Shell and ExonMobil could make a return to Nigeria’s petroleum downstream sector, Bello Rabiu, Chief Operating Officer, Nigerian National Petroleum Corporation (NNPC), told Reuters on the sidelines of an African oil and gas summit in Capetown South Africa Monday, that
According to Rabiu, the two multinationals had exited a few years back but could be lured back in with the prospect of exchanging their crude for petrol on behalf of the Nigerian government.
NNPC signed a similar crude-for-product deal with British Petroleum last Wednesday, in the first of a rash of possible deals Rabiu describes as "stop-gap measures".
According to the official, the country is seeking the most cost effective means of bringing in petroleum products into the country ahead of an expected boom in local refining.
“Unfortunately, Shell and ExxonMobil exited the downstream sector in Nigeria a couple of years ago but they are coming back for this particular arrangement, because it’s an opportunity for them to get crude and sell their products to the refineries,” Rabiu said, explaining that the state-owned corporation hopes to repeat savings of around $1billion it achieved in 2016 with its crude-for-product swaps, as well as in 2019.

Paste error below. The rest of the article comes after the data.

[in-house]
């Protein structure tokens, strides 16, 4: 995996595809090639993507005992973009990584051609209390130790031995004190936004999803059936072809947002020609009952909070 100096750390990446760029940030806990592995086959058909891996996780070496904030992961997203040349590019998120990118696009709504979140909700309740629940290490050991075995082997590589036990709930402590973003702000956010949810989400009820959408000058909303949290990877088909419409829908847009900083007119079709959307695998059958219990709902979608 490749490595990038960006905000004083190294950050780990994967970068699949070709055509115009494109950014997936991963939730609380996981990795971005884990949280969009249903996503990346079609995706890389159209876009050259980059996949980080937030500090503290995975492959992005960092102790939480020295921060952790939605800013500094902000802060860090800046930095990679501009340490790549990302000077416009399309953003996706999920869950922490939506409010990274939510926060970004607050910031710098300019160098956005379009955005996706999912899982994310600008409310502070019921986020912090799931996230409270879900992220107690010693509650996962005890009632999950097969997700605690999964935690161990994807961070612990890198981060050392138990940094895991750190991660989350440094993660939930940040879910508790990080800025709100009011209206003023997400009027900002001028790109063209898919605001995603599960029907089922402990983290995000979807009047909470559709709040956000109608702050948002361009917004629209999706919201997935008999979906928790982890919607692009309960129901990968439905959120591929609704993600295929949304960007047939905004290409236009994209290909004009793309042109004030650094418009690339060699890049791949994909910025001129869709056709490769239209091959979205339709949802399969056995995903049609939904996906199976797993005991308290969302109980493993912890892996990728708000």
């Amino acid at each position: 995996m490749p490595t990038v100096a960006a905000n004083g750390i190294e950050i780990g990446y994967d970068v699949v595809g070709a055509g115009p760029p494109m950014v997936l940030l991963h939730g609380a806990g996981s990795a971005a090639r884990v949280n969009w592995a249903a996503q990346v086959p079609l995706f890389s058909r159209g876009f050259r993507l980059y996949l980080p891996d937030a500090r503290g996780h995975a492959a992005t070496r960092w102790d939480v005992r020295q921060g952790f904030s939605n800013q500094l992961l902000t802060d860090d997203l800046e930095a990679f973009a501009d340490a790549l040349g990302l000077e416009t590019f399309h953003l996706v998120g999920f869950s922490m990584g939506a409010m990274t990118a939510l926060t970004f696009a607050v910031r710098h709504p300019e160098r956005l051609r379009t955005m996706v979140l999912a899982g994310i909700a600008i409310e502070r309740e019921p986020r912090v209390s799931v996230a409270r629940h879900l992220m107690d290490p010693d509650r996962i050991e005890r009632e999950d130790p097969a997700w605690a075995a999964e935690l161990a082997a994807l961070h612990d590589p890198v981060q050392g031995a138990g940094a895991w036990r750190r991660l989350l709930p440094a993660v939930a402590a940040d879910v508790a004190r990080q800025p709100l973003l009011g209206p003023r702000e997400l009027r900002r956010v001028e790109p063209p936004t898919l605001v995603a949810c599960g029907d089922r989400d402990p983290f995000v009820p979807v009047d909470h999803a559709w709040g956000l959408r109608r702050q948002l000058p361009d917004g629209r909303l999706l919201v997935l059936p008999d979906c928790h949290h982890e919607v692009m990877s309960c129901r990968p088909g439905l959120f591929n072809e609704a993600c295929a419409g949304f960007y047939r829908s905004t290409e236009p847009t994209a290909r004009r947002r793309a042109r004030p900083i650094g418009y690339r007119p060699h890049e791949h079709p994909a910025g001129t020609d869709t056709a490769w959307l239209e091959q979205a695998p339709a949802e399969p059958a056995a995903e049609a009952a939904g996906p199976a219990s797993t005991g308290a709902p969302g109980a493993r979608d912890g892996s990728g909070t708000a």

“If our refineries are back, which we want in the next 18 months, this thing will stop. So, all these things are just stop-gap measures, but the key issue is that we wanted to import at the least cost before our refineries come back onstream. It is on track and I believe if we don’t sign a final deal (on the project to upgrade refineries) this month of November we will surely sign in December."
As oil prices soared thanks to production cuts by the OPEC plus alliance, the landing cost of petroleum products increased as well. The Nigerian government were however not willing to take the risk of aligning pump prices; petrol importers were thus forced to quit.
Rather than go back to the pre-May 2016 status of issuing subsidies to these marketers, NNPC took up the burden of importation and removed funds it now calls ‘under recovery' from the revenue it remits back to the government. The company uses swap contracts to make its importations. It has entered into direct sale direct purchase agreements with 10 consortiums that include trading houses Vitol, Trafigura , Mercuria and Total.
The present deals were extended to June but several trading sources in the consortiums said they had requested new price terms.
The corporation is in the last lap of conversations with consortiums, including top traders, energy majors and oil services companies to revamp its long-abandoned oil refineries in an effort to reduce its reliance on imported fuel.
Bukola Saraki, Senate President, had asked the state-owned enterprise to present a subsidy budget to the National Assembly earlier in the year, which it had failed to do. That refusal has now catalyzed the initiation of a probe by an ad-hoc committee of the upper chamber.